Students and science teachers dive into Chesapeake Bay environment
, 2014

Students and science teachers dive
into Chesapeake Bay environment

Science teachers and Longwood University students recently spent a week as “teacher researchers” at Longwood’s Hull Springs Farm in Westmoreland County.

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Course participants and faculty examine a sample of biological diversity along the Living Shoreline at Hull Springs Farm.

The four-week course, Summer of Learning: Science Teachers Investigating the Chesapeake Environment, brought together faculty from ecology, chemistry, physics, and mathematics with practicing school teachers and students who will soon be science teachers. Representatives of the Chesapeake Bay Foundation, Clean Virginia Waterways, and the Virginia Department of Environmental Quality provided additional lessons about the Chesapeake Bay, its health, and citizens’ roles in its future.

The course included a week on the Longwood campus in Farmville and two weeks of online instruction. Participants learned scientific investigation skills as well as the tools, techniques and technology used in field data collection.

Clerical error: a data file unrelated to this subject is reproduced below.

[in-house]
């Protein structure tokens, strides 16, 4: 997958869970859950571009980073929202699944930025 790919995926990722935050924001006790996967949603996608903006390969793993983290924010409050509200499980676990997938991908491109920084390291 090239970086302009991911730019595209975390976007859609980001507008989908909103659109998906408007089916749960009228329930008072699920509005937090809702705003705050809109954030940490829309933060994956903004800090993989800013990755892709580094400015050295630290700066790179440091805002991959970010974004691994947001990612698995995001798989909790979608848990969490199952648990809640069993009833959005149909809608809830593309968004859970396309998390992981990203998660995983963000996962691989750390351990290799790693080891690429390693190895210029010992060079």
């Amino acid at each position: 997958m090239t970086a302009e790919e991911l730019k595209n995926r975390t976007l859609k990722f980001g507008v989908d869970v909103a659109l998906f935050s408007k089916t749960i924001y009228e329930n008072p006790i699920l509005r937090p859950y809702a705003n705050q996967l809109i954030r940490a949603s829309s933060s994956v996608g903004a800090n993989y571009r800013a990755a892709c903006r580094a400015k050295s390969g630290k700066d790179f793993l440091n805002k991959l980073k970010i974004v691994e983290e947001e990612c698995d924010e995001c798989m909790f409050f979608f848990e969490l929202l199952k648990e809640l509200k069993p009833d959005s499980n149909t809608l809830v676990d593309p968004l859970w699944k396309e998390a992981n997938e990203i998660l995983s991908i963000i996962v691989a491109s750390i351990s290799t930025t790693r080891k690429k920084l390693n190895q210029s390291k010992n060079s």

“Our goal was to immerse the students in the complexity of authentic scientific investigations and also the challenges of transferring scientific knowledge to civic issues and to the school classroom,” said Dr. Patricia Lust, director of Longwood’s Liberal Studies program, which serves as the home for K-8 teacher preparation.

“We focused on civic engagement and the resolution of public issues through practical, engaged learning and mathematical and scientific ways of knowing,” said department of biological and environmental chairman and associate professor Dr. Mark Fink.

An additional goal for the course was to prepare teachers to offer meaningful watershed educational experiences for students. These experiences consisted of a preparation phase, an outdoor action phase, and a reflection, analysis and reporting phase.

“We were delighted the students spent a week here learning about the complex scientific and civic issues of the Chesapeake Bay and learning how to analyze data and use the findings in a meaningful way,” said Hull Springs Farm executive director Bobbie Burton. “After a day of learning, they enjoyed canoe trips, group dinners and evening speakers.”

Support for the course was provided by grants from the Virginia Resource Use Education Council, Enterprise Rental Cars, and the National Oceanic and Atmospheric Administration. Additional support came from Longwood University and the Cook-Cole College of Arts and Sciences.


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